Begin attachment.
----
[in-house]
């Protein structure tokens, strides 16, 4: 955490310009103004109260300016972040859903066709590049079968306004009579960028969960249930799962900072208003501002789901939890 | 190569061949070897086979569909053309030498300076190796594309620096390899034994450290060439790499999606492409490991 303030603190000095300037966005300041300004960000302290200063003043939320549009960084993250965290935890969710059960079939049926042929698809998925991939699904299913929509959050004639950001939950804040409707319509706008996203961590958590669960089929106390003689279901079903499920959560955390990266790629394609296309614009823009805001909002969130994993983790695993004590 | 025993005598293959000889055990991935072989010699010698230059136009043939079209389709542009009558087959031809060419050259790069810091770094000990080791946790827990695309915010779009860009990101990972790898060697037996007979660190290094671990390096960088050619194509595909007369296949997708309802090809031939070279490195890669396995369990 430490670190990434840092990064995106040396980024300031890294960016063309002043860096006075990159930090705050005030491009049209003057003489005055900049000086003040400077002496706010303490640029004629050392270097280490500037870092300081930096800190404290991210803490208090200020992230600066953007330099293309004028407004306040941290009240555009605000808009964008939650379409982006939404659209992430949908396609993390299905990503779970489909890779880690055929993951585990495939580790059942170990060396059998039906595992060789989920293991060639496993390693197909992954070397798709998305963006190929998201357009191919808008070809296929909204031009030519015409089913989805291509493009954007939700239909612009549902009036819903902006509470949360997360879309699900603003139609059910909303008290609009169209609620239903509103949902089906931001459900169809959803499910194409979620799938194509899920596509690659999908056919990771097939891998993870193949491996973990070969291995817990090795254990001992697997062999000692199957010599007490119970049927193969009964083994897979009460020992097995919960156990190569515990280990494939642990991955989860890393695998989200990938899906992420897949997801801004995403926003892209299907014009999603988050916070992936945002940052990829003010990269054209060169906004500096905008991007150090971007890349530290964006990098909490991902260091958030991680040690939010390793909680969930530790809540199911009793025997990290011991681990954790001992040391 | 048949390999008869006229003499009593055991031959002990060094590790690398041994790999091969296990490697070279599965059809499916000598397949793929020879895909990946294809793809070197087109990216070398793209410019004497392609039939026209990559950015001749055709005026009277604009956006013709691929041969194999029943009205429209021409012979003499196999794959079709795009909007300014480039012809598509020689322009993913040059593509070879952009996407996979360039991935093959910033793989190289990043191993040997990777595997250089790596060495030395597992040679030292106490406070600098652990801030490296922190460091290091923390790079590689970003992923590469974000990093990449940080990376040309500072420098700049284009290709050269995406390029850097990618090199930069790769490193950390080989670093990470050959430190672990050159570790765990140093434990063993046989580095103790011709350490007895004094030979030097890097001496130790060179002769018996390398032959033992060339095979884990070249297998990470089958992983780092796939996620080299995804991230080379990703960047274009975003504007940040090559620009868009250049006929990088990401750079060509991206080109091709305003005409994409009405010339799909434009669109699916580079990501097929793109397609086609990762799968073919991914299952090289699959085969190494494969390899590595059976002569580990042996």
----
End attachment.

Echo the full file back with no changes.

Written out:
[in-house]
């Protein structure tokens, strides 16, 4: 955490310009103004109260300016972040859903066709590049079968306004009579960028969960249930799962900072208003501002789901939890 | 190569061949070897086979569909053309030498300076190796594309620096390899034994450290060439790499999606492409490991 303030603190000095300037966005300041300004960000302290200063003043939320549009960084993250965290935890969710059960079939049926042929698809998925991939699904299913929509959050004639950001939950804040409707319509706008996203961590958590669960089929106390003689279901079903499920959560955390990266790629394609296309614009823009805001909002969130994993983790695993004590 | 025993005598293959000889055990991935072989010699010698230059136009043939079209389709542009009558087959031809060419050259790069810091770094000990080791946790827990695309915010779009860009990101990972790898060697037996007979660190290094671990390096960088050619194509595909007369296949997708309802090809031939070279490195890669396995369990 430490670190990434840092990064995106040396980024300031890294960016063309002043860096006075990159930090705050005030491009049209003057003489005055900049000086003040400077002496706010303490640029004629050392270097280490500037870092300081930096800190404290991210803490208090200020992230600066953007330099293309004028407004306040941290009240555009605000808009964008939650379409982006939404659209992430949908396609993390299905990503779970489909890779880690055929993951585990495939580790059942170990060396059998039906595992060789989920293991060639496993390693197909992954070397798709998305963006190929998201357009191919808008070809296929909204031009030519015409089913989805291509493009954007939700239909612009549902009036819903902006509470949360997360879309699900603003139609059910909303008290609009169209609620239903509103949902089906931001459900169809959803499910194409979620799938194509899920596509690659999908056919990771097939891998993870193949491996973990070969291995817990090795254990001992697997062999000692199957010599007490119970049927193969009964083994897979009460020992097995919960156990190569515990280990494939642990991955989860890393695998989200990938899906992420897949997801801004995403926003892209299907014009999603988050916070992936945002940052990829003010990269054209060169906004500096905008991007150090971007890349530290964006990098909490991902260091958030991680040690939010390793909680969930530790809540199911009793025997990290011991681990954790001992040391 | 048949390999008869006229003499009593055991031959002990060094590790690398041994790999091969296990490697070279599965059809499916000598397949793929020879895909990946294809793809070197087109990216070398793209410019004497392609039939026209990559950015001749055709005026009277604009956006013709691929041969194999029943009205429209021409012979003499196999794959079709795009909007300014480039012809598509020689322009993913040059593509070879952009996407996979360039991935093959910033793989190289990043191993040997990777595997250089790596060495030395597992040679030292106490406070600098652990801030490296922190460091290091923390790079590689970003992923590469974000990093990449940080990376040309500072420098700049284009290709050269995406390029850097990618090199930069790769490193950390080989670093990470050959430190672990050159570790765990140093434990063993046989580095103790011709350490007895004094030979030097890097001496130790060179002769018996390398032959033992060339095979884990070249297998990470089958992983780092796939996620080299995804991230080379990703960047274009975003504007940040090559620009868009250049006929990088990401750079060509991206080109091709305003005409994409009405010339799909434009669109699916580079990501097929793109397609086609990762799968073919991914299952090289699959085969190494494969390899590595059976002569580990042996």